By Sruthi Shankar
(Reuters) - A rally in technology stocks came to a halt on Thursday, setting up the Nasdaq for its first loss in five days, while a jump in McDonald's shares boosted the Dow.
Shares of the world's biggest fast-food chain rose 3.7 percent after media reports that the company was planning a new round of layoffs.
The S&P technology index fell 1 percent, led by heavyweights Facebook, Microsoft and Alphabet, after rising for six previous sessions.
"It's probably a slight give back considering a pretty robust return month-to-date already," said Michael Dowdall, investment strategist at BMO Global Asset Management in Chicago.
However, there were a few bright spots in the sector, with some chipmakers and optical stocks gaining after U.S. Commerce Secretary Wilbur Ross said Washington had reached a deal with China's No. 2 telecommunications equipment maker ZTE that would allow it to do business again with U.S. suppliers.
Qualcomm and NXP Semiconductors also rose 1.9 percent and 6.5 percent respectively. A $44 billion acquisition of NXP by Qualcomm is still under review by China's market regulator, although there have been some signs of progress as China and Washington negotiated on trade in the past month.
"It's a relatively quiet week. Everyone is getting geared up for the next when we have the Fed, ECB, BoJ making decisions, along with the Trump-Kim meeting," said Dowdall.
"That's what people are really looking forward to, at this point, it's a quiet melt-up."
At 11:35 a.m. ET, the Dow Jones Industrial Average was up 122.15 points, or 0.49 percent, at 25,268.54, the S&P 500 was down 0.43 points, or 0.02 percent, at 2,771.92 and the Nasdaq Composite was down 49.09 points, or 0.64 percent, at 7,640.16.
Brent crude gained nearly 2 percent on concerns of a plunge in exports from Venezuela, helping the S&P energy index rise more than 1.7 percent.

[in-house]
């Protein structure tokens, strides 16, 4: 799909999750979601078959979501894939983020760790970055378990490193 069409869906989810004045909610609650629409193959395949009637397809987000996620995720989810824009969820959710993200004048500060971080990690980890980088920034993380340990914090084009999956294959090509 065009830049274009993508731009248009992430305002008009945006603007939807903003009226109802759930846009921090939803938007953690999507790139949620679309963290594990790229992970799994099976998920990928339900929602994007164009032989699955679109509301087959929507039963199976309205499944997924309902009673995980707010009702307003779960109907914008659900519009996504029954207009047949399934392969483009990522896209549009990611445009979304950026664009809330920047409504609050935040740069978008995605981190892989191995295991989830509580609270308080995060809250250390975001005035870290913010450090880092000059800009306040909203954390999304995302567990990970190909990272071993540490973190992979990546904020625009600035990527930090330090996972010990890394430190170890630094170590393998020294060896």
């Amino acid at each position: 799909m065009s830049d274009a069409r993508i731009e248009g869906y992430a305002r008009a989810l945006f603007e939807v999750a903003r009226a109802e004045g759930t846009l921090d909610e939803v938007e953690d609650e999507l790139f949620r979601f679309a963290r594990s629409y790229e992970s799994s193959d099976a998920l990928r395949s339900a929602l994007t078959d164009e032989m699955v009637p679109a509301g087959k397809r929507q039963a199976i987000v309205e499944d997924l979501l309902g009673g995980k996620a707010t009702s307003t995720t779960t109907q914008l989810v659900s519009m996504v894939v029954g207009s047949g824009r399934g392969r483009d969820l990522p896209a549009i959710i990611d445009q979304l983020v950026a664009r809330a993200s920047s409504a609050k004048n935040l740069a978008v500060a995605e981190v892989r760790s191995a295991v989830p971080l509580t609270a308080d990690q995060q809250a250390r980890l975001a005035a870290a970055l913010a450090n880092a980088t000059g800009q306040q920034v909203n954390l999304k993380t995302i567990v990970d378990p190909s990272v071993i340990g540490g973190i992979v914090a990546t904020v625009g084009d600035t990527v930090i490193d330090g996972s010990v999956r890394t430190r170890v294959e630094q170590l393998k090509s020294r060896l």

J.M. Smucker's shares fell 5 percent after the Folgers coffee maker reported quarterly results and full-year forecast that missed Wall Street estimates.
Investors will look to a G7 summit starting in Canada on Friday for more signs on the trade tensions and tit-for-tat tariffs which weakened the stock market through February and March.
The two-day meeting will be the first chance for world leaders to confront Trump in person, since U.S. tariffs on steel and aluminum imports from Canada, Mexico and the European Union were imposed last week.
Canada and Mexico have retaliated against a range of U.S. exports and the EU has promised to do so as well.
Advancing issues outnumbered decliners for a 1.23-to-1 ratio on the NYSE for a 1.19-to-1 ratio on the Nasdaq.
The S&P recorded 51 new 52-week highs and seven new lows, while the Nasdaq recorded 204 new highs and 19 new lows.
(Reporting by Sruthi Shankar in Bengaluru; Editing by Patrick Graham and Shounak Dasgupta)
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Updated Date: Jun 08, 2018 00:05 AM